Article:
There’s a small display of very good wildlife photographs in one of the sheds on the campsite. It seems they have the Eurasian Scops Owl (Otus scops) in the vicinity. It was calling last night accompanied by a Tawny Owl (Strix aluco) with which we’re much more familiar.

Considering that the Dutch are something of a keen camping nation, you might think they’d be better at it. Apparently not, though. Several years ago we watched a Dutch guy arrive at our Maussane-les-Alpilles campsite. He had two bikes mounted on carriers on the rear of the caravan, something that our Caravan Club strongly advises against. He unhitched the van; so far so good. Then he drove the van backwards on its move but stopped a little too sharply. Down went the back of the caravan, assisted by the weight of the bikes, and up in the air went the draw bar. Oops! The German police are prone to checking the nose weight of outfits and fining you if the weight isn’t within spec. This Dutch outfit clearly had hardly any positive nose weight at all.

We’ve been watching out Dutch neighbours opposite on this campsite with growing interest; they’ve been packing up for three days. They have a caravan, a full awning on the door side of the caravan, a lesser awning on the opposite side of the caravan AND a free standing Coleman event shelter covering four large chairs. There’s only two people but you can’t have too many chairs. (I think two are loungers.) Under the smaller awning are two bikes and I don’t know where they’re going, certainly not on the roof of the car which has no roof carriers.

What floored me today was watching them spread out a tarpaulin. Mr Dutch appeared from the bike-shelter struggling to carry a stand-alone fridge. Then out came a standalone aircon unit of similar size which looked similarly heavy. These were joined by another chest device which was even heavier ‘cos it took both of them to carry it. The lot were wrapped in the tarp, I think just for overnight. Had they been going in the car (if there would’ve been room) I’d have put them in now. I’m betting these were destined to travel in the caravan.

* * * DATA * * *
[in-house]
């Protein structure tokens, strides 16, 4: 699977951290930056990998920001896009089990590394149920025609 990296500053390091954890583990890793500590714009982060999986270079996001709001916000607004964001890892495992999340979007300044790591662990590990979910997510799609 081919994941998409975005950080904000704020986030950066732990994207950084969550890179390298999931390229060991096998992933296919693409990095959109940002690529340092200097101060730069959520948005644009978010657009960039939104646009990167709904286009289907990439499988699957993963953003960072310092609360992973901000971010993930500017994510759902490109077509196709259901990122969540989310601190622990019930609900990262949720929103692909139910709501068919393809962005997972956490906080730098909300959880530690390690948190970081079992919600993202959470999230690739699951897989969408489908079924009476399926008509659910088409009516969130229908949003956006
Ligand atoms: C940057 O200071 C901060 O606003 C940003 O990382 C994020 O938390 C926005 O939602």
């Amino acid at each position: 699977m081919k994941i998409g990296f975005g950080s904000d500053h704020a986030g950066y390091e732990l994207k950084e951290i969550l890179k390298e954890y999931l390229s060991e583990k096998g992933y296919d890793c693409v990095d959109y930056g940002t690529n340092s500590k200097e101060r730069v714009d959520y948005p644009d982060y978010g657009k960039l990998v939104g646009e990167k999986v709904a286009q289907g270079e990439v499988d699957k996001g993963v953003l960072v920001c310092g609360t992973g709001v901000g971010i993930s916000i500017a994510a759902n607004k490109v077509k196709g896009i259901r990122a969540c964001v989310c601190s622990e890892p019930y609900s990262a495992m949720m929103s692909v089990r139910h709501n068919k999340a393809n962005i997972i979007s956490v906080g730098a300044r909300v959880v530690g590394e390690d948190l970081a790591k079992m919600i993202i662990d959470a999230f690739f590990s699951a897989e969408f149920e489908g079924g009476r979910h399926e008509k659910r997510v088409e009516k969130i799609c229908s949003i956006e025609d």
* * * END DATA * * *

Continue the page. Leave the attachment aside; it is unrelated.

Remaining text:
As well as nose weight specifications, caravans have a maximum axle weight; a maximum payload. Guillaume’s is 123kg, though it is possible to buy suspension upgrades to carry more weight. I’m willing to bet that our Dutch neighbour was going to go way over his max. payload. The car, btw, is an Opel Mokka with a weight of ~1390kg, so I think he’s going to be towing an overweight unit anyway, given our guidelines (and they are only guidelines). And where were the bikes going? I’d love to have stayed longer to find out but we need to start heading for the ferry tomorrow so it’ll all happen after we’ve gone.

We did pop off to increase our own payload by 36 bottles of wine. We are big fans of the Beauvignac cave in Pomérols (not to be confused with the similarly named Pomerol and its grand vin ). We love the white wines from the viognier grape and in our view there are no better examples than that sold by the Beauvignac cave. There’s another white wine from this region that we love and that’s Picpoul de Pinet which we’ve previously bought from the Ormarine cave. It is a perfect accompaniment to seafood, like moules marinère.

We set off for Beauvignac where it took us a little while to find the viognier but happily, find it we did. We loaded 4 x 6-bottle cartons on our trolley and made for the tasting desk. I thought it prudent to make sure it was still as good as ever and indeed it was. Then the nice lady wondered if we’d like to try their Picpoul de Pinet. We hadn’t realized they produced it but yes, why not? It was delicious; Francine preferred it to our normal Ormarine offerings. We loaded up another 2 cartons, this time of Picpoul and bought the lot in one stop.

I hasten to say that the wine will be travelling on the back seat of our car and NOT sliding about in the caravan.

With two long driving days ahead to get to Ouistreham and our ferry, we took down Guillaume’s sun canopy ready for an early departure. He always looks a sadly naked when you remove it.

Francine’s cep omelette brightened us up, though.

Posted in 2022-09 France

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